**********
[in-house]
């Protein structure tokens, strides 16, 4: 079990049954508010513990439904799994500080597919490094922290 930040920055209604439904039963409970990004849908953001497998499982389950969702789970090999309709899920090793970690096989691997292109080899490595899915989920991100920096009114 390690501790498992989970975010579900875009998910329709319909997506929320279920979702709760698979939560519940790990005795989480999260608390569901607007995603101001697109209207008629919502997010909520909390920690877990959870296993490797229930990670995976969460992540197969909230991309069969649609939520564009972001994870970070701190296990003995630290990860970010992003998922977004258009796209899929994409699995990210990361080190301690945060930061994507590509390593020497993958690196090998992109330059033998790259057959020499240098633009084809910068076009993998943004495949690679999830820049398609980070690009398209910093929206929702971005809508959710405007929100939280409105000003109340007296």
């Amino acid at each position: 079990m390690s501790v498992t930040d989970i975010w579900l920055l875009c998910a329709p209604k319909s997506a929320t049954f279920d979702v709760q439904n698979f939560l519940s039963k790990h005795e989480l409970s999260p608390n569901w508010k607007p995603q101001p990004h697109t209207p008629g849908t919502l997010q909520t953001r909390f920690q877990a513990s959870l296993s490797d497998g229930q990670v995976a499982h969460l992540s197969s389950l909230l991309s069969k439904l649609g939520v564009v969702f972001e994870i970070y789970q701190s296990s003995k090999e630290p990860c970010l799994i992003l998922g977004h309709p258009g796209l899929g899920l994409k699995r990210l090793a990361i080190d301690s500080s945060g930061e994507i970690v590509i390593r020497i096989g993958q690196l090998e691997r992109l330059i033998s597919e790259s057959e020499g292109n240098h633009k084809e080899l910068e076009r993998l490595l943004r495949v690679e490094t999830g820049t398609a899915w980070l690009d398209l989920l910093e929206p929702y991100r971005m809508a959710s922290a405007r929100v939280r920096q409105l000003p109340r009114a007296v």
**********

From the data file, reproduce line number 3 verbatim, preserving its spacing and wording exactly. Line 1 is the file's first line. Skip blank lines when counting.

């Amino acid at each position: 079990m390690s501790v498992t930040d989970i975010w579900l920055l875009c998910a329709p209604k319909s997506a929320t049954f279920d979702v709760q439904n698979f939560l519940s039963k790990h005795e989480l409970s999260p608390n569901w508010k607007p995603q101001p990004h697109t209207p008629g849908t919502l997010q909520t953001r909390f920690q877990a513990s959870l296993s490797d497998g229930q990670v995976a499982h969460l992540s197969s389950l909230l991309s069969k439904l649609g939520v564009v969702f972001e994870i970070y789970q701190s296990s003995k090999e630290p990860c970010l799994i992003l998922g977004h309709p258009g796209l899929g899920l994409k699995r990210l090793a990361i080190d301690s500080s945060g930061e994507i970690v590509i390593r020497i096989g993958q690196l090998e691997r992109l330059i033998s597919e790259s057959e020499g292109n240098h633009k084809e080899l910068e076009r993998l490595l943004r495949v690679e490094t999830g820049t398609a899915w980070l690009d398209l989920l910093e929206p929702y991100r971005m809508a959710s922290a405007r929100v939280r920096q409105l000003p109340r009114a007296v």